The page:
When the market can absorb people to do a better paying job instead of whatever occupation they may have, the combined effect of these alternative occupations drives up the wage, to attain ‘harmony,’ more accurately seen as an equilibrium. The problem with moralistic analysis is that it sees the issue in terms of living conditions and the necessary product, even in terms of the ‘rational’ level of family members that one should have. Yet, realistically, ll these elements can’t be factored into the calculus for a minimum wage. 
They say ‘out of sight, out of mind,’ for if these needs can’t be kept in view when someone purchases a commodity, it isn’t possible for them to be taken account of when one is determining the minimum wage, But they come on hand when one raises a different issue, say of remuneration of skilled labor. Even then the reason for its acceptability is that it eases discussion, for instance as to how much an employer is prepared to pay for this or that element of the ‘package,’ building up income prospects. Otherwise the real bottom line is the operator’s awareness of costing that is not to be crossed in relation to that specific need for skills, so not as to upset the applecart of the company’s products and prices. No morality comes up in minimal or in skilled pay.
Still another dimension arises in examining the moral aspects of demands for tripling the minimum wage, that of inertia of labor in relation to lowering costs of commodities or cost of living as the principal aspect the moral argument relates. The question simply is whether the workers who demand a ‘living wage’ from the government and employers are tuned to offering a ‘living wage’ for others when they are in their power. Do they also belong to those limiting such ‘living wage’ symbolically or in practice? 
In a sense it is workers who constitute the main hindrance to rationalizing the ownership structure of the ‘commanding heights’ of the economy as well as land. The urban working class has ability to paralyze the state in case it transgresses the limits placed on it by the sacred character of the tenets of the Arusha Declaration. This is what a conference of bishops told then President Ali Hassan Mwinyi in May 1993 that he should desist from policies of ‘selling the country’ by moves to privatize public companies. This has characterised the CCM outlook since 1995, and it largely constitutes a key element in the current policy consensus, nationally.
Despite that an electoral platform is drawn up for each political party, there is a policy consensus that has been reached by public discussion in a clear and demonstrable manner.  It is undeniable that resistance to privatization was part of the 1995 polls demand. So ex-President Benjamin Mkapa can’t be criticized for failing to privatize the main axis of the economy chiefly in telecommunications, electricity, ports, insurance, railways, household gas. The main areas of consensus are that they shouldn’t be put to privatization, and still constitute the main sources of input costs.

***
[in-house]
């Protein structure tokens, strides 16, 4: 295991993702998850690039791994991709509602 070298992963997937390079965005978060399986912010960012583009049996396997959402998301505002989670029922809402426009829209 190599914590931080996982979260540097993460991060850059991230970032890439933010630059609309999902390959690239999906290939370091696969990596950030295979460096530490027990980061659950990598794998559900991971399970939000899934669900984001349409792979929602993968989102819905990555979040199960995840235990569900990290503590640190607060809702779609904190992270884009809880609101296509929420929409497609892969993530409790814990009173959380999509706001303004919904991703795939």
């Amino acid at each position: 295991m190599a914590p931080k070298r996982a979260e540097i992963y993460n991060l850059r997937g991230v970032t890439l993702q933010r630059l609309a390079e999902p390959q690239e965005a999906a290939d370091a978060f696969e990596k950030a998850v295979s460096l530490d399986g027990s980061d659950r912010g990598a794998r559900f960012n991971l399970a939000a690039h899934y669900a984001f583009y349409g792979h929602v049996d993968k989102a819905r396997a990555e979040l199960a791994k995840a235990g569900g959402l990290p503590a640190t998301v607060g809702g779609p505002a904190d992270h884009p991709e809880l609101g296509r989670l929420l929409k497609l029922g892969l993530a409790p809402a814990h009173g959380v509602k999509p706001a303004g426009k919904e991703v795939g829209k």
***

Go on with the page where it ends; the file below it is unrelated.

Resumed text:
In like manner the fourth phase presidency came into office on the basis of an unstated view of the need to roll back globalization, that President Mkapa did not do enough in that direction. The key backers of President Kikwete were seeking measures to insert economic activity more into the hands of the state and away from globalization. In this sphere as well the president isn’t quite doing as much – but in keeping with the policy consensus, he hasn’t touched the ‘no privatisation'  areas of the 1995 polls and the 2005 polls, in which case ‘social contract’ persists.
So there is a clear isostacy implication in relation to action of the fourth phase leadership in policy, and what went into policy set up or thinking up to this moment. It constitutes the cardinal dimension of ethics of the demand for a tripling of the minimum wage, since this demand ignores the purchasing power impact of an economy dominated by parastatals. Having discounted their dear parastatals from income or purchasing power parameters, TUCTA then demands higher wages as a moral issue, and presumes that prices will remain the same, thus life be easier.
This is finally an immoral argument as the workers are demanding a tripling of the minimum wage to meet costs of living which are too high. Purchasing power is low because the workers, along with churches, media, NGOs, academia and any other groups, have rejected the privatization of the anemic parastatals they cherish and constitute their vision for the country, a well governed state where parastatals play a leading role, which is more or less an inanity in economic rationality. In terms of isostasy, the intensity with which this sentiment against globalization and privatization is felt is directly proportional to the intensity of inefficiency and thus costs felt as low purchasing power of the local currency.
By a corollary, the higher purchasing power (far beyond the nominal wage) of those with connection to foreign exchange or such activity is felt on a daily basis. The latter advantage is expressed as positive conditions for investment and the creation of jobs, and negative for the sense of equity when it is expressed in the need for a living wage for all. It fosters anger of the working class for those whose conditions are good in the status quo, forgetting that the trade unions form an indispensable part of the anti-reform, anti-privatisation policy front. They should take the current purchasing power situation with ease, since it is its direct result.